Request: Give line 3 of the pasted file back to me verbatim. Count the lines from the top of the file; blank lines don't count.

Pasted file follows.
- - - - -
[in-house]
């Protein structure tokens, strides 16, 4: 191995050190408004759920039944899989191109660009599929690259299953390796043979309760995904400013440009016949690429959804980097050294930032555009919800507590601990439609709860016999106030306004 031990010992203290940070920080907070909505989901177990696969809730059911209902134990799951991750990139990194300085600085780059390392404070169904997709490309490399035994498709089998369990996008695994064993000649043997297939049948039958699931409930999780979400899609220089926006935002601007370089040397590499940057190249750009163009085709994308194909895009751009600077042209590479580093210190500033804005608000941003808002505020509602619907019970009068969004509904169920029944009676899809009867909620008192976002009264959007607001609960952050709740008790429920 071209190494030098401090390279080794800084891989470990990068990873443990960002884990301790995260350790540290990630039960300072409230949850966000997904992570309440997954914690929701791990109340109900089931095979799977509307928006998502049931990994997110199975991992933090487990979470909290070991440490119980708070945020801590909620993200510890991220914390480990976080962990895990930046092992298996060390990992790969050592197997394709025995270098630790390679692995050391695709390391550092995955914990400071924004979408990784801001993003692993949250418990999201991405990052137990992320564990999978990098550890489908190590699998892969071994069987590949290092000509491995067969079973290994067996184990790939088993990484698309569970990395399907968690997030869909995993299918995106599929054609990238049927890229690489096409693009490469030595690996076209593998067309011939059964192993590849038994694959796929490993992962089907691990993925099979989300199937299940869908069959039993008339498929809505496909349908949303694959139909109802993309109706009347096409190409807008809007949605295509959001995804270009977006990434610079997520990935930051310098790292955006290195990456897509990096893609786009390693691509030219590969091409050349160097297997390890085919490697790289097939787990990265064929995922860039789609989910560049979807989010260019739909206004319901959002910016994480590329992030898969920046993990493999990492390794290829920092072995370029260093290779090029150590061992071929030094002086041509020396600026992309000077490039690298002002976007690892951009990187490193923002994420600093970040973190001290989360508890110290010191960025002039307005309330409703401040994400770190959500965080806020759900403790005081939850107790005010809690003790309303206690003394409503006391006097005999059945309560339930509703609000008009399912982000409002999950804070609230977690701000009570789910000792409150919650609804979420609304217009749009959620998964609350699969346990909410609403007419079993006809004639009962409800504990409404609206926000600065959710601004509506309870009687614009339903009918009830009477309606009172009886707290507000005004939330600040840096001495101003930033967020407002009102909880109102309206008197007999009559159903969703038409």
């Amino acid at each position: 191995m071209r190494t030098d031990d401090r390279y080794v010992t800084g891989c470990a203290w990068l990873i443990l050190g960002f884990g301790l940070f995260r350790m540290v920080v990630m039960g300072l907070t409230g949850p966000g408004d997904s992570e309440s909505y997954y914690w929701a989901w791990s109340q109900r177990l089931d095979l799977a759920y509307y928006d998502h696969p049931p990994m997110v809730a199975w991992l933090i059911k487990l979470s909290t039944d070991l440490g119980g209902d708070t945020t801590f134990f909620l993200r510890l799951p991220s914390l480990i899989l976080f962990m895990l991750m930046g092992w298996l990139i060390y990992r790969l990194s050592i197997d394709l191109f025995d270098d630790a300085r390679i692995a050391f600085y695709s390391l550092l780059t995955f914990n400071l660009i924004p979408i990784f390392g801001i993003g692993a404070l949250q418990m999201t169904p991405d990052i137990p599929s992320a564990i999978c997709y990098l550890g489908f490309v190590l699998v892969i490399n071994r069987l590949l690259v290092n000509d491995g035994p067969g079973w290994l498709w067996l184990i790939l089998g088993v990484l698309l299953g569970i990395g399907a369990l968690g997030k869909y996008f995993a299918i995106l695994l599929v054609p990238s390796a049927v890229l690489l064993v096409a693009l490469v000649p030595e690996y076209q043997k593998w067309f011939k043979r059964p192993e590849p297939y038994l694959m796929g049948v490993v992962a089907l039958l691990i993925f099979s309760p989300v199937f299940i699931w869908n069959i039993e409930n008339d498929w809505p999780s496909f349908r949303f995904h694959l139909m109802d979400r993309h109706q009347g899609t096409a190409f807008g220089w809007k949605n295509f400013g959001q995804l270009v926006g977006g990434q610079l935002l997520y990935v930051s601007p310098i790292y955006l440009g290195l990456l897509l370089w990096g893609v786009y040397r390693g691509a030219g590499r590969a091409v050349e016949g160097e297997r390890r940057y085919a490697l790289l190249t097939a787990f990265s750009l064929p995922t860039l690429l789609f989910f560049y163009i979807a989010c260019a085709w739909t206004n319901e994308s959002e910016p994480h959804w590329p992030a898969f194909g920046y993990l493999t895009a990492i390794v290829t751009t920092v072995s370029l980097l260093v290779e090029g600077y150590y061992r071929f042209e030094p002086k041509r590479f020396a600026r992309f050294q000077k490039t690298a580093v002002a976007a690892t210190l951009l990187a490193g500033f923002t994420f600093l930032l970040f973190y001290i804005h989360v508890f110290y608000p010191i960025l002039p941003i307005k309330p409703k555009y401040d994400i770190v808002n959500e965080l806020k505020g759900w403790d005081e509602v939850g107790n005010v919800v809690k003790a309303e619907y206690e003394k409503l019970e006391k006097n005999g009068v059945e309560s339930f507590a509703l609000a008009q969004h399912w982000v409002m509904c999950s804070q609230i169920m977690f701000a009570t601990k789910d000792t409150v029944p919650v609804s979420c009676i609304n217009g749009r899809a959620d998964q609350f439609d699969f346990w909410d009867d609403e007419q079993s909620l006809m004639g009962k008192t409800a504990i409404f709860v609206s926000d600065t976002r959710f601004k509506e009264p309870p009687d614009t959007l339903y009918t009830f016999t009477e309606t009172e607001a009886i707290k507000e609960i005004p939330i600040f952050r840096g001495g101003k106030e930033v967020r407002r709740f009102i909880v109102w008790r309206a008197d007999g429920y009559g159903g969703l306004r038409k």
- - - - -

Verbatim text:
């Amino acid at each position: 191995m071209r190494t030098d031990d401090r390279y080794v010992t800084g891989c470990a203290w990068l990873i443990l050190g960002f884990g301790l940070f995260r350790m540290v920080v990630m039960g300072l907070t409230g949850p966000g408004d997904s992570e309440s909505y997954y914690w929701a989901w791990s109340q109900r177990l089931d095979l799977a759920y509307y928006d998502h696969p049931p990994m997110v809730a199975w991992l933090i059911k487990l979470s909290t039944d070991l440490g119980g209902d708070t945020t801590f134990f909620l993200r510890l799951p991220s914390l480990i899989l976080f962990m895990l991750m930046g092992w298996l990139i060390y990992r790969l990194s050592i197997d394709l191109f025995d270098d630790a300085r390679i692995a050391f600085y695709s390391l550092l780059t995955f914990n400071l660009i924004p979408i990784f390392g801001i993003g692993a404070l949250q418990m999201t169904p991405d990052i137990p599929s992320a564990i999978c997709y990098l550890g489908f490309v190590l699998v892969i490399n071994r069987l590949l690259v290092n000509d491995g035994p067969g079973w290994l498709w067996l184990i790939l089998g088993v990484l698309l299953g569970i990395g399907a369990l968690g997030k869909y996008f995993a299918i995106l695994l599929v054609p990238s390796a049927v890229l690489l064993v096409a693009l490469v000649p030595e690996y076209q043997k593998w067309f011939k043979r059964p192993e590849p297939y038994l694959m796929g049948v490993v992962a089907l039958l691990i993925f099979s309760p989300v199937f299940i699931w869908n069959i039993e409930n008339d498929w809505p999780s496909f349908r949303f995904h694959l139909m109802d979400r993309h109706q009347g899609t096409a190409f807008g220089w809007k949605n295509f400013g959001q995804l270009v926006g977006g990434q610079l935002l997520y990935v930051s601007p310098i790292y955006l440009g290195l990456l897509l370089w990096g893609v786009y040397r390693g691509a030219g590499r590969a091409v050349e016949g160097e297997r390890r940057y085919a490697l790289l190249t097939a787990f990265s750009l064929p995922t860039l690429l789609f989910f560049y163009i979807a989010c260019a085709w739909t206004n319901e994308s959002e910016p994480h959804w590329p992030a898969f194909g920046y993990l493999t895009a990492i390794v290829t751009t920092v072995s370029l980097l260093v290779e090029g600077y150590y061992r071929f042209e030094p002086k041509r590479f020396a600026r992309f050294q000077k490039t690298a580093v002002a976007a690892t210190l951009l990187a490193g500033f923002t994420f600093l930032l970040f973190y001290i804005h989360v508890f110290y608000p010191i960025l002039p941003i307005k309330p409703k555009y401040d994400i770190v808002n959500e965080l806020k505020g759900w403790d005081e509602v939850g107790n005010v919800v809690k003790a309303e619907y206690e003394k409503l019970e006391k006097n005999g009068v059945e309560s339930f507590a509703l609000a008009q969004h399912w982000v409002m509904c999950s804070q609230i169920m977690f701000a009570t601990k789910d000792t409150v029944p919650v609804s979420c009676i609304n217009g749009r899809a959620d998964q609350f439609d699969f346990w909410d009867d609403e007419q079993s909620l006809m004639g009962k008192t409800a504990i409404f709860v609206s926000d600065t976002r959710f601004k509506e009264p309870p009687d614009t959007l339903y009918t009830f016999t009477e309606t009172e607001a009886i707290k507000e609960i005004p939330i600040f952050r840096g001495g101003k106030e930033v967020r407002r709740f009102i909880v109102w008790r309206a008197d007999g429920y009559g159903g969703l306004r038409k």